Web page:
The Mahabharata of Krishna-Dwaipayana Vyasa, Volume 2 eBook

This eBook from the Gutenberg Project consists of approximately 2,393 pages of information about The Mahabharata of Krishna-Dwaipayana Vyasa, Volume 2.
it, having effected a junction (with a smaller planet).  The white planet (Ketu), blazing up like fire mixed with smoke, stayeth, having attacked the bright constellation Jeshtha that is sacred to Indra.  The constellation Dhruva, blazing fiercely, wheeleth towards the right.  Both the Moon and the Sun are afflicting Rohini.  The fierce planet (Rahu) hath taken up its position between the constellations Chitra and Swati.[13] The red-bodied (Mars) possessed of the effulgence of fire, wheeling circuitously, stayeth in a line with the constellation Sravana over-ridden by Vrihaspati.  The earth that produceth particular crops at particular seasons is now covered with the crops of every season.[14] Every barley-stalk is graced with five ears, and every paddy-stalk with a hundred.  They that are the best of creatures in the worlds and upon whom depends the universe, viz., kine, when milked after the calves have their suck, yield only blood.  Radiant rays of light emanate from bows, and swords blaze forth brilliantly.  It is evident that the weapons behold (before them) the battle, as if it were already arrived.  The hue of weapons and the water, as also of coats of mail and standards, is like that of fire.  A great slaughter will take place.  In this battle,[15] O Bharata, of the Kurus with the Pandavas, the earth, O monarch, will be a river of blood with the standards (of warriors) as its rafts.  Animals and birds on all sides, with mouths blazing like fire, uttering fierce cries, and displaying these evil omens, are foreboding terrible consequences.  A (fierce) bird with but one wing, one eye, and one leg, hovering over the sky in the night, screameth frightfully in wrath, as if for making the hearers vomit blood?  It seemeth, O great king, that all weapons are now blazing with radiance.  The effulgence of the constellation known by the name of the seven high-souled Rishis, hath been dimmed.  Those two blazing planets, viz., Vrihaspati and Sani, having approached the constellation called Visakha, have become stationary there for a whole year.  Three lunations twice meeting together in course of the same lunar fortnight, the duration of the latter is shortened by two days.[16] On the thirteenth day therefore, from the first lunation, according as it is the day of the full moon or the new moon, the moon and the sun are afflicted by Rahu.  Such strange eclipses, both lunar and solar, forebode a great slaughter.[17] All the quarters of the earth, being overwhelmed by showers of dust, look inauspicious.  Fierce clouds, portentous of danger, drop bloody showers during the night.  Rahu of fierce deeds is also, O monarch, afflicting the constellation Kirtika.  Rough winds, portending fierce danger, are constantly blowing.  All these beget a war characterised by many sad incidents.[18] The constellations are divided into three classes.  Upon one or another of each class, a planet of evil omen has shed its influence, foreboding terrible dangers.[19] A lunar fortnight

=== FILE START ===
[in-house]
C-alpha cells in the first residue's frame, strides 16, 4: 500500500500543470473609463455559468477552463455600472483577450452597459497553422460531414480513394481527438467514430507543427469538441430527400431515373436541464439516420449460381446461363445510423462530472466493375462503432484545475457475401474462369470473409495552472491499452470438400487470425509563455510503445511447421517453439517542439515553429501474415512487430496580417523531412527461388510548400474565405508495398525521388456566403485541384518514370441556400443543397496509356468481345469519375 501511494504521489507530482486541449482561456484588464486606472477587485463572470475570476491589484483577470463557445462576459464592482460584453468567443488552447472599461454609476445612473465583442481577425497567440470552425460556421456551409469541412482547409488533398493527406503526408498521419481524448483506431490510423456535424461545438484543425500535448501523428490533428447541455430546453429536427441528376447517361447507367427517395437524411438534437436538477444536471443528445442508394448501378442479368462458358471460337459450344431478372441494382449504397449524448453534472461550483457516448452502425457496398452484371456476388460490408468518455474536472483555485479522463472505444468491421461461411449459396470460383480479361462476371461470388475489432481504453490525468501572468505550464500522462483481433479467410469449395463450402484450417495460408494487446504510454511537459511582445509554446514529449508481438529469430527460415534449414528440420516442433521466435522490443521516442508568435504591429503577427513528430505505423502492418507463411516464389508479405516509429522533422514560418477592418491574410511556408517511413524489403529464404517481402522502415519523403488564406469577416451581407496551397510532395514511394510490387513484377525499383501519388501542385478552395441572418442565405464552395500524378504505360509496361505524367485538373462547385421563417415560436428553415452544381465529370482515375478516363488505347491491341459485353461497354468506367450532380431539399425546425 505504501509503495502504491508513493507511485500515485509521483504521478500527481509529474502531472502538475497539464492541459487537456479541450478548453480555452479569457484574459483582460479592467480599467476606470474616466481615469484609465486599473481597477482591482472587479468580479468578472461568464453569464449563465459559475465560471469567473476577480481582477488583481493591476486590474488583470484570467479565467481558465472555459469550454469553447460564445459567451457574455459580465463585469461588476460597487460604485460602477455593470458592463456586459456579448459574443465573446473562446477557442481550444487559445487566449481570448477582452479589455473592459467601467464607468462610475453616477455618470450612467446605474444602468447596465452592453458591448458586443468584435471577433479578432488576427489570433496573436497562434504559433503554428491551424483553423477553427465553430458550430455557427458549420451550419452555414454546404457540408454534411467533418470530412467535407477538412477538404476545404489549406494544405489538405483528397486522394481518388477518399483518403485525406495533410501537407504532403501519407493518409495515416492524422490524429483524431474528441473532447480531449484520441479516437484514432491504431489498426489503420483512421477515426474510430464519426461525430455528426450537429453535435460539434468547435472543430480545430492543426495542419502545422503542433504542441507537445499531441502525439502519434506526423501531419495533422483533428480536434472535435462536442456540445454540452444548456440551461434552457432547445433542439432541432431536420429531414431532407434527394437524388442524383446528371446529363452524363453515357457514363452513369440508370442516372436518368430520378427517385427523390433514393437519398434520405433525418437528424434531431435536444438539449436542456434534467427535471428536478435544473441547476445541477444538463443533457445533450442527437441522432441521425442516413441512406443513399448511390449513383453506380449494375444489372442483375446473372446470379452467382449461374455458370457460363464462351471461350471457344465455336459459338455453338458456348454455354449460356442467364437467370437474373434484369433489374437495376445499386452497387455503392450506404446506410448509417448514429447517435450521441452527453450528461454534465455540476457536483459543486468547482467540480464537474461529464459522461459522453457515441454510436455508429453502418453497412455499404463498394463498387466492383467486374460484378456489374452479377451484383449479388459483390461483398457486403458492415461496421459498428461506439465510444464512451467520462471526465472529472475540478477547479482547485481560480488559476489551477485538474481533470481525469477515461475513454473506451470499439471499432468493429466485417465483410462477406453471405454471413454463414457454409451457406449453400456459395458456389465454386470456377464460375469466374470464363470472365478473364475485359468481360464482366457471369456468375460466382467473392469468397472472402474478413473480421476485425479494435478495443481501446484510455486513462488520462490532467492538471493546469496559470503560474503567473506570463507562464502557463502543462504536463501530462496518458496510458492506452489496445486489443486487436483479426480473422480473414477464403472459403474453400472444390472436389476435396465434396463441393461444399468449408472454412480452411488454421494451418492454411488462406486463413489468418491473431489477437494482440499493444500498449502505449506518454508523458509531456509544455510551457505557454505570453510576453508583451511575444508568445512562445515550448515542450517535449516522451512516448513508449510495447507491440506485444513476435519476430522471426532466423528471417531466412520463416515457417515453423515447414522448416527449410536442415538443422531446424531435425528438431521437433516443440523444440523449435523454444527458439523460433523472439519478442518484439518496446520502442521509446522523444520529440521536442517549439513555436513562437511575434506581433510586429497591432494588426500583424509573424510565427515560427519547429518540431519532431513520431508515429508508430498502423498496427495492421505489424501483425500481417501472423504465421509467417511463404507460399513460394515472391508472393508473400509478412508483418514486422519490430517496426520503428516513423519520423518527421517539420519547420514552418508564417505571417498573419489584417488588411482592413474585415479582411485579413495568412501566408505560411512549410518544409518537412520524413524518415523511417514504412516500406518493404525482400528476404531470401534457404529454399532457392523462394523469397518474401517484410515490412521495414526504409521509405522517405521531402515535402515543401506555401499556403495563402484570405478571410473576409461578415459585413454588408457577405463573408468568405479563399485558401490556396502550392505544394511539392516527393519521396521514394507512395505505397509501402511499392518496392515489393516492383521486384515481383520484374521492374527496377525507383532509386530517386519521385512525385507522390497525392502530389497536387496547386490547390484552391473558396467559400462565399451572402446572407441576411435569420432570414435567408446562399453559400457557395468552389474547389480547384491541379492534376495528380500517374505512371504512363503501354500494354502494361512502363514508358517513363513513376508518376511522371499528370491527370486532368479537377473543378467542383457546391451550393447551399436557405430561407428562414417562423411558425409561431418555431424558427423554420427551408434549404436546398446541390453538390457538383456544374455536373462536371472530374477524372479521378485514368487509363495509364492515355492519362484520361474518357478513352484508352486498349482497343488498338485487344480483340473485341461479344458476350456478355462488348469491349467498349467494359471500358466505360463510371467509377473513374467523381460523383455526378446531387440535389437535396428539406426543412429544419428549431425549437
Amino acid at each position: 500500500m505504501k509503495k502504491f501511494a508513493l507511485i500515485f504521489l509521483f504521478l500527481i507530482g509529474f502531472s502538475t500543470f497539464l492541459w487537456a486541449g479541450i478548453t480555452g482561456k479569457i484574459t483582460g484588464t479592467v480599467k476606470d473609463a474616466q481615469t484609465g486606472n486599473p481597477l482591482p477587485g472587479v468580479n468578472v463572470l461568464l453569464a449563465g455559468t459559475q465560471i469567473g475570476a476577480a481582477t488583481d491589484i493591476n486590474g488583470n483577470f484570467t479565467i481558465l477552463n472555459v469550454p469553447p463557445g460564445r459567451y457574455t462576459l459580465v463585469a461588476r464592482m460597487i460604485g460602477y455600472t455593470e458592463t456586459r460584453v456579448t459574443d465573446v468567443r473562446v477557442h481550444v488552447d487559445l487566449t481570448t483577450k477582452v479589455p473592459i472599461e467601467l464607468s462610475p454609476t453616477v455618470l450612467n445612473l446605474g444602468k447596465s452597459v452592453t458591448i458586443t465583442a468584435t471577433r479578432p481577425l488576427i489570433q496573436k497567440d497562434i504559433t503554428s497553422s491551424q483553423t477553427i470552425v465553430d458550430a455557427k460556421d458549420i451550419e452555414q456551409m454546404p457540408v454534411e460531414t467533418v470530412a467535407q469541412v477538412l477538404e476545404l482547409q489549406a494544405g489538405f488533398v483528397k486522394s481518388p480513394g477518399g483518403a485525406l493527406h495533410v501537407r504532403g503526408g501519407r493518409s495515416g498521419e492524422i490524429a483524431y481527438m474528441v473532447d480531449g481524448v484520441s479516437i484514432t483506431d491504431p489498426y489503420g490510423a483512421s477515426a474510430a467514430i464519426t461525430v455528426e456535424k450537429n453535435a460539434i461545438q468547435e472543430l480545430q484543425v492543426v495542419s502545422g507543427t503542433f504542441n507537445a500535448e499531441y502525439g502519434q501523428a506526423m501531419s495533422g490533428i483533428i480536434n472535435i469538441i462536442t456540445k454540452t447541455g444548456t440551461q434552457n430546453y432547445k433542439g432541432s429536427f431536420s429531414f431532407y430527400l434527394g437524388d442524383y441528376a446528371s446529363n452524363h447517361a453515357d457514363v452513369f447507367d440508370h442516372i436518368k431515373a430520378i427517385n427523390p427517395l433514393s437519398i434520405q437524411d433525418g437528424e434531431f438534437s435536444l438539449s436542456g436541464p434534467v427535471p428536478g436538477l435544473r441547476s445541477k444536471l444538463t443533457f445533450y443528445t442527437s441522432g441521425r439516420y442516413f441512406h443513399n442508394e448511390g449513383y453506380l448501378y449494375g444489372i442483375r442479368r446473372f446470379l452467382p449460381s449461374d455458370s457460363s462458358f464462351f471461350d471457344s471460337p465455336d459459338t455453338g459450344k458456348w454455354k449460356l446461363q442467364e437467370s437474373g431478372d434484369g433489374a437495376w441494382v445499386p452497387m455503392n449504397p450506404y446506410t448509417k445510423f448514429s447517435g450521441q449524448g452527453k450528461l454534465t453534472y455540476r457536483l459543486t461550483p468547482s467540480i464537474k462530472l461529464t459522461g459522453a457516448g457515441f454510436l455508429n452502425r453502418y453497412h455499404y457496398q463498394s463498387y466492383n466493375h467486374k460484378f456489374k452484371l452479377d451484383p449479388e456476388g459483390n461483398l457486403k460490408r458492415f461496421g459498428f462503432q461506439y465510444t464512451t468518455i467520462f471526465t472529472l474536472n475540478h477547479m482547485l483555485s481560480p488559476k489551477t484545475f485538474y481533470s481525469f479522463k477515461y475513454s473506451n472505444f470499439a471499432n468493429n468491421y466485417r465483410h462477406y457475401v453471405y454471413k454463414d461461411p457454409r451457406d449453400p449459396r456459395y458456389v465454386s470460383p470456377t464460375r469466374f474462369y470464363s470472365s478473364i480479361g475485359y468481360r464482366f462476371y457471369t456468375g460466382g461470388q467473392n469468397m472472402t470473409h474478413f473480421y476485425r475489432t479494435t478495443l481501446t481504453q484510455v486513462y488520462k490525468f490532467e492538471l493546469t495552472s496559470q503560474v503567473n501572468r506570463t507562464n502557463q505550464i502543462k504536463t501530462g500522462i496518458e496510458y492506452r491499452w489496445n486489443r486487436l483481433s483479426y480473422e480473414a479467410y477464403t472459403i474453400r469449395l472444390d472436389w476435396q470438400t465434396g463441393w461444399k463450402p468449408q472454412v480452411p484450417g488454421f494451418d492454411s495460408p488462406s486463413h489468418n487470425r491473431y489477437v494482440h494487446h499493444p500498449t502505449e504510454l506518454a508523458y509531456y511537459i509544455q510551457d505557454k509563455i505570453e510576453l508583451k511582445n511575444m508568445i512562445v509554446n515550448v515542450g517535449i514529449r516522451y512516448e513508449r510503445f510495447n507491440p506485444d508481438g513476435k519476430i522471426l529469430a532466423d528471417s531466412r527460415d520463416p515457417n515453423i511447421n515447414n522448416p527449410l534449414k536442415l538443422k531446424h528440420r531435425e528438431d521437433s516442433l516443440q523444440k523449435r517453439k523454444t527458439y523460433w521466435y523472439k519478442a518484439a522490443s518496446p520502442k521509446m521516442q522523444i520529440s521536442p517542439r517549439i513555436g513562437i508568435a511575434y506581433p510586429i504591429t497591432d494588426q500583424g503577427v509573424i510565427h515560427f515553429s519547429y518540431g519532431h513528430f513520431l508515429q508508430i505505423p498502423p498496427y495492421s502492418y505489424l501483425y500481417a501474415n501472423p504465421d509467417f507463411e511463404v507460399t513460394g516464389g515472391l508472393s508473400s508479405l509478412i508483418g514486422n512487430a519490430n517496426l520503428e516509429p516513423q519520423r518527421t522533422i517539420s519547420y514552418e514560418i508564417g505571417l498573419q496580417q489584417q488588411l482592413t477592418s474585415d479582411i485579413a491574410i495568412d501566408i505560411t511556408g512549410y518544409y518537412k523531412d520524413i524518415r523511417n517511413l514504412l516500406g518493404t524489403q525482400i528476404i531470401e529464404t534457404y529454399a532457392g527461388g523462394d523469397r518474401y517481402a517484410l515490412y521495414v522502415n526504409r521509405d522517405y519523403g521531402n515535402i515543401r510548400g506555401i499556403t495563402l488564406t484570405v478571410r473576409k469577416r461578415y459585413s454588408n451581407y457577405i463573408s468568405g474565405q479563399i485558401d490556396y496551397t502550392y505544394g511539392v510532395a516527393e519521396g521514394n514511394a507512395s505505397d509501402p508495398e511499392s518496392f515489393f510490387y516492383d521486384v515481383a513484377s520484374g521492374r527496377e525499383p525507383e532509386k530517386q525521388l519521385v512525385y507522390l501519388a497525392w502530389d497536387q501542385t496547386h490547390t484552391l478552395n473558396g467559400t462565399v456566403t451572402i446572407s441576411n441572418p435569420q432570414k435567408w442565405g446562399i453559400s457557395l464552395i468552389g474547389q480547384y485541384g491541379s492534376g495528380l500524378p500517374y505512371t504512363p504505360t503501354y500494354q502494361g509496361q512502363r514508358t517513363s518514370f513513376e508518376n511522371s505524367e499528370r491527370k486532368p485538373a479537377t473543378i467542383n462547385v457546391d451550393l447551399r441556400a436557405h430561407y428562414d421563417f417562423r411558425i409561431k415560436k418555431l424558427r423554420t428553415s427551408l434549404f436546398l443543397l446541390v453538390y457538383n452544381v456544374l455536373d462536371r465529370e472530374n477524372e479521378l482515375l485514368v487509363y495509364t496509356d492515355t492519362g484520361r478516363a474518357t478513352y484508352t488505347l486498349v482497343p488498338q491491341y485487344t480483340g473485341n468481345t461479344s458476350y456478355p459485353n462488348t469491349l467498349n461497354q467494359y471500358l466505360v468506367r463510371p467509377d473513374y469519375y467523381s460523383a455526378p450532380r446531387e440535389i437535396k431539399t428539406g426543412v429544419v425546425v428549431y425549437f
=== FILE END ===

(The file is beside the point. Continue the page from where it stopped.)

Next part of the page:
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The Mahabharata of Krishna-Dwaipayana Vyasa, Volume 2 from Project Gutenberg. Public domain.
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